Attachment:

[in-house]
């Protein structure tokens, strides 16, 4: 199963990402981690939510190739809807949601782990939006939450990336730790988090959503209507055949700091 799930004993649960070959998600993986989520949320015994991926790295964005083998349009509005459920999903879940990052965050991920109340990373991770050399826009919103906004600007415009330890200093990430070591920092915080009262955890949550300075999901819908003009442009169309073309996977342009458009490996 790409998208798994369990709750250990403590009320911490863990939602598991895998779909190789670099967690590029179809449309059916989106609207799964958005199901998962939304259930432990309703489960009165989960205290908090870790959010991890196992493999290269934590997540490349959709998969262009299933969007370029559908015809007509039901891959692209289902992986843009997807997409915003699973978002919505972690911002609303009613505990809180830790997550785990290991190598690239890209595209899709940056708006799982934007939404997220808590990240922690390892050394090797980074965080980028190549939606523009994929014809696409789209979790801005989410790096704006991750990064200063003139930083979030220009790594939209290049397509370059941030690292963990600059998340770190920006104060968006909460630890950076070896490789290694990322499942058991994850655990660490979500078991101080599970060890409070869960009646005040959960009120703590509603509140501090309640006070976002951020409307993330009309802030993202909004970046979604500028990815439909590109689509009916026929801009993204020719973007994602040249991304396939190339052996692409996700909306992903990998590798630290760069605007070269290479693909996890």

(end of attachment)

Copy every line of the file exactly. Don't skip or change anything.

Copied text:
[in-house]
């Protein structure tokens, strides 16, 4: 199963990402981690939510190739809807949601782990939006939450990336730790988090959503209507055949700091 799930004993649960070959998600993986989520949320015994991926790295964005083998349009509005459920999903879940990052965050991920109340990373991770050399826009919103906004600007415009330890200093990430070591920092915080009262955890949550300075999901819908003009442009169309073309996977342009458009490996 790409998208798994369990709750250990403590009320911490863990939602598991895998779909190789670099967690590029179809449309059916989106609207799964958005199901998962939304259930432990309703489960009165989960205290908090870790959010991890196992493999290269934590997540490349959709998969262009299933969007370029559908015809007509039901891959692209289902992986843009997807997409915003699973978002919505972690911002609303009613505990809180830790997550785990290991190598690239890209595209899709940056708006799982934007939404997220808590990240922690390892050394090797980074965080980028190549939606523009994929014809696409789209979790801005989410790096704006991750990064200063003139930083979030220009790594939209290049397509370059941030690292963990600059998340770190920006104060968006909460630890950076070896490789290694990322499942058991994850655990660490979500078991101080599970060890409070869960009646005040959960009120703590509603509140501090309640006070976002951020409307993330009309802030993202909004970046979604500028990815439909590109689509009916026929801009993204020719973007994602040249991304396939190339052996692409996700909306992903990998590798630290760069605007070269290479693909996890």